During the film, Diana moves from being an extremely naive and idealistic outsider to the world of men to one who is quickly disillusioned by the corruption and horror she encounters in WWI-era Europe. As a complete stranger to the world she encounters, Diana serves as both critic of the folly and stupidity she witnesses in the military leadership of the time and as a stand-in for a modern audience. As viewers of Batman v. Superman will recall, her disillusionment is so great that she ends up withdrawing from the world for a century after the events shown in this film. While she triumphs over Ares in the final battle, she nonetheless recoils from what she called “the century of horrors.” Wonder Woman ends with a coda that emphasizes Diana’s renewed willingness to fight for a better world, but we happen to know that this a fairly recent development following the events in BvS.

David Thewlis’ Ares is outstanding, and the revelation in the final act that he has been the villain all along is well-done and manages to come as something of a surprise. Almost until the end the audience is made to think that Erich Ludendorff is the embodiment of Ares, and it is only after Diana kills him with relative ease that we realize that he can’t possibly be the real villain. The oddity of Ludendorff’s ahistorical, untimely demise (the real Ludendorff lived until the late 1930s) is a glitch in the script, but that’s a minor problem with a mostly satisfying story. Making Ares the “peace at any cost” British official rather than the very obvious German general was a smart choice, and one that takes seriously Ares’ capacity for duplicity.

The relationship between Gal Gadot’s Diana and Chris Pine’s Steve Trevor is handled very well, and the two have real chemistry on screen. Theirs is a love story that is ultimately fated not to end well, but because of that relationship Diana gains an important insight into the human condition that proves critical in her clash with Ares. Because Ares is committed to an unremittingly bleak and dark view of human nature, Diana’s appreciation for the nobler qualities of men helps her to reject his attempts to recruit her to his side and finally enables her to defeat him.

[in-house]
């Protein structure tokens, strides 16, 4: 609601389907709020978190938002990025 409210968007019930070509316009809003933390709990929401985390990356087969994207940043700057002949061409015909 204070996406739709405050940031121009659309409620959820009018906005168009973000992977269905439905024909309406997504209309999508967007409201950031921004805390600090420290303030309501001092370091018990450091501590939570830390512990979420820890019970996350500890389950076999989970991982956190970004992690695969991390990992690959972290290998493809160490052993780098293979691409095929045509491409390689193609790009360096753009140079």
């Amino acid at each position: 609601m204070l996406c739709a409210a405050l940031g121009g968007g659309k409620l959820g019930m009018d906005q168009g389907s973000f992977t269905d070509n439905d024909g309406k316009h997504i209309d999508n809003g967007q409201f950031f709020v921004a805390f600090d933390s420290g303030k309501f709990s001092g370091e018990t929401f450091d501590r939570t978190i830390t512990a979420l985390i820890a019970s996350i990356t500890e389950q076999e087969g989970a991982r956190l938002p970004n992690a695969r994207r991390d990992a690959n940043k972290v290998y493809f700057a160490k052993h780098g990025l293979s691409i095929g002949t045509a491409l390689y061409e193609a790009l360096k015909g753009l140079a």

Wonder Woman has many similarities with recent DC movies that many critics will inevitably bash by way of praising it, so it is worth noting a few of them here. The structure of the story is almost identical with Man of Steel in recounting the origins and first trials of their respective characters, but more specifically there is a moment when Ares tries to recruit Diana to support him that is the same as Zod’s attempt to get Kal on board with his plans. The response from each one is exactly the same: “I can’t be part of that.” In both cases, they are asked to choose between siding with their own kind against humanity, and both refuse to do it. The final battle with Ares is more than a little reminiscent of the fight with Doomsday at the end of Batman v. Superman, and the scene of an anguished Diana in the gassed village is eerily similar to the scene of Superman in the destroyed Capitol hearing room.

Finally, Wonder Woman is distinguished by the fact that it is the only female superhero movie to date that is likely to be both a critical and financial success. That is a credit to Jenkins’ work as director and to the studio’s decision to commit to a standalone Wonder Woman movie very early in the new DC movie franchise. That paves the way for more movies like this one, and if they are half as good as this one was that will be a good result.